Energy sector going all-in with DNC
Coal, wind, solar and petroleum are all sources of more than energy this year, with at least 10 companies that trade in these resources donating to the Democratic National Convention’s Denver host committee.
These energy companies didn’t make the list of 2004 Top Donors that contributed $100,000 or more to host committees, according to the Campaign Finance Institute — a Washington, D.C.- based group that tracks campaign donations and expenditures.
But this year — with the rising price of gas, energy as a national security concern and emerging green alternatives — companies such as Xcel Energy donated a million or more to each major party’s host committee.
CFI’s 2004 list was compiled from Federal Election Commission reports, which host committees aren’t required to file until 60 days after their respective conventions. A complete list of 2008 DNC donors and their contributions won’t be disclosed until Oct. 15, according to Denver host committee spokesman Chris Lopez.
When corporations give large amounts to host committees, it provides companies a lobbying opportunity, according to some political observers.
Bob Duffy, chairman of Colorado State University’s Political Science Department, said he’s not surprised more energy companies have donated to the DNC this year than in the past.
Both parties have proposals concerning both on- and offshore drilling; the argument over whether to drill in nature preserves rages on; there’s a debate in Congress over the effects of mountaintop-removal mining, which coal companies are interested in continuing; and renewable energy groups are hoping to get tax breaks and research money to help solar and wind energy carve out a bigger niche, Duffy said.
Solar Energy Industries Association, a Washington, D.C.-based group that advocates for increased markets and federal research in solar energy, donated an undisclosed amount to the DNC and is currently lobbying for the Senate to pass the Jobs, Energy, Families and Disaster Relief Act, which would extend the solar investment tax credits for eight years, according to SEIA’s Web site.
The American Wind Energy Association, a national trade association that promotes wind energy from its home in Washington, D.C., is pushing for a Production Tax Credit Extension , according to its Web site.
The tax credit, originally created by the federal government in 1992, is worth 2 cents per kilowatt-hour of electricity produced and is due to expire at the end of this year.
AWEA is also promoting a Senate bill for a tax credit for small wind systems used to power homes, according to its Web site.
St. Louis-based Peabody Energy, which bills itself as the largest coal company in the world, donated $125,000 to the Republican convention four years ago but gave nothing to the Democrats that year, according to the CFI report. But the company is now listed by the Denver host committee as a donor to the Democrats’ presidential nominating convention, although it has not disclosed the donation amount.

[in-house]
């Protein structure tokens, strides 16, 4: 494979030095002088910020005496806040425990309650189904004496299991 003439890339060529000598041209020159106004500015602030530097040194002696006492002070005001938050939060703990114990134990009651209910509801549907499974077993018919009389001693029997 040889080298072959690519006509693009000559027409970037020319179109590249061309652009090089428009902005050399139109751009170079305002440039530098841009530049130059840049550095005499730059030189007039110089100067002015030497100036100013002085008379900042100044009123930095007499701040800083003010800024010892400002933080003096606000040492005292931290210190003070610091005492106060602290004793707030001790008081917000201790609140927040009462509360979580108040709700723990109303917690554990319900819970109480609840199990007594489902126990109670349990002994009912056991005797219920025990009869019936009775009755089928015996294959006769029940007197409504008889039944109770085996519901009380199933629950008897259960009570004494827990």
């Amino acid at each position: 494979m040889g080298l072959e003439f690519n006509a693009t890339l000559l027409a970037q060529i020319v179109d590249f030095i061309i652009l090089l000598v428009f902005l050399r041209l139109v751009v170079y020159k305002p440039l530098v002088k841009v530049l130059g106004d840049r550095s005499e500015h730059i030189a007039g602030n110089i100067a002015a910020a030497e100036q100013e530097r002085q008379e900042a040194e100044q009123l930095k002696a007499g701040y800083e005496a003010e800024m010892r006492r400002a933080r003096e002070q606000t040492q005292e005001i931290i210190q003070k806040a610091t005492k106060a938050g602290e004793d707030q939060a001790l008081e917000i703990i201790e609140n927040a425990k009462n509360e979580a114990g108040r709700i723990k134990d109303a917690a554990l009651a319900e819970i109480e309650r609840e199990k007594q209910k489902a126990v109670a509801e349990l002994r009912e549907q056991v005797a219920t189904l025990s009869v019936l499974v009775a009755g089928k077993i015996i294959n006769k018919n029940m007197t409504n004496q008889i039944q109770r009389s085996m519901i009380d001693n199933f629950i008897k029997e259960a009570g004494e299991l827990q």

Conoco Phillips, a Houston-based energy company, which is building a renewable energy center in Colorado, donated an undisclosed amount to the DNC but nothing to the RNC, according to a companyrepresentative.
Denver-based Camco, which tracks carbon emissions, or “footprints,” is the “Official Carbon Advisor” to the convention and has donated an undisclosed amount.
The number and wide variety of energy sources the donor companies traffic in are a reflection of the political climate.
“I think it attests to the importance of energy this year. … Anybody who has a stake in [energy] wants to have a seat at the table. One way to do it is contribute directly to the conventions,” Duffy said.
Atlanta-based Southern Company, which deals in so-called “clean coal” and is the parent company of four southern energy companies, has donated an undisclosed amount.
Texas-based Anadarko Petroleum and Chesapeake Energy, a natural gas company headquartered in Oklahoma, also donated undisclosed amounts to the Democratic convention.
Mark Stutz, spokesman for the Colorado division of Xcel Energy, said the Minneapolis-based utility company gave $1 million in cash to the Denver committee and $1.1 million in cash and in-kind services to theRepublican National Convention’s Minneapolis-St. Paul committee, but for nonpolitical reasons, because the committees are technically nonprofits with a mission of community enhancement.
“In general, public utilities— and Xcel Energy is no exception — are expected to give back to the community each year from the earnings of the company; this is part of that annual effort,” Stutz said.
Xcel didn’t donate to either party’s 2004 convention, according to CFI’s report.
Other energy company representatives said that when it comes to energy, political involvement is unavoidable.
Tri-State Generation and Transmission Association, a Westminster-based wholesale power supplier, gave $50,000 to the Democratic convention and nothing to the RNC, according Jim Van Someren, spokesman for the energy cooperative.
Van Someren said Gov. Bill Ritter personally called Tri-State to ask for the company’s financial support, and Tri-State’s board of directors thought donating would be a good business decision.
“Going forward in the energy industry, you are going to be involved in the political process,” Van Someren said.
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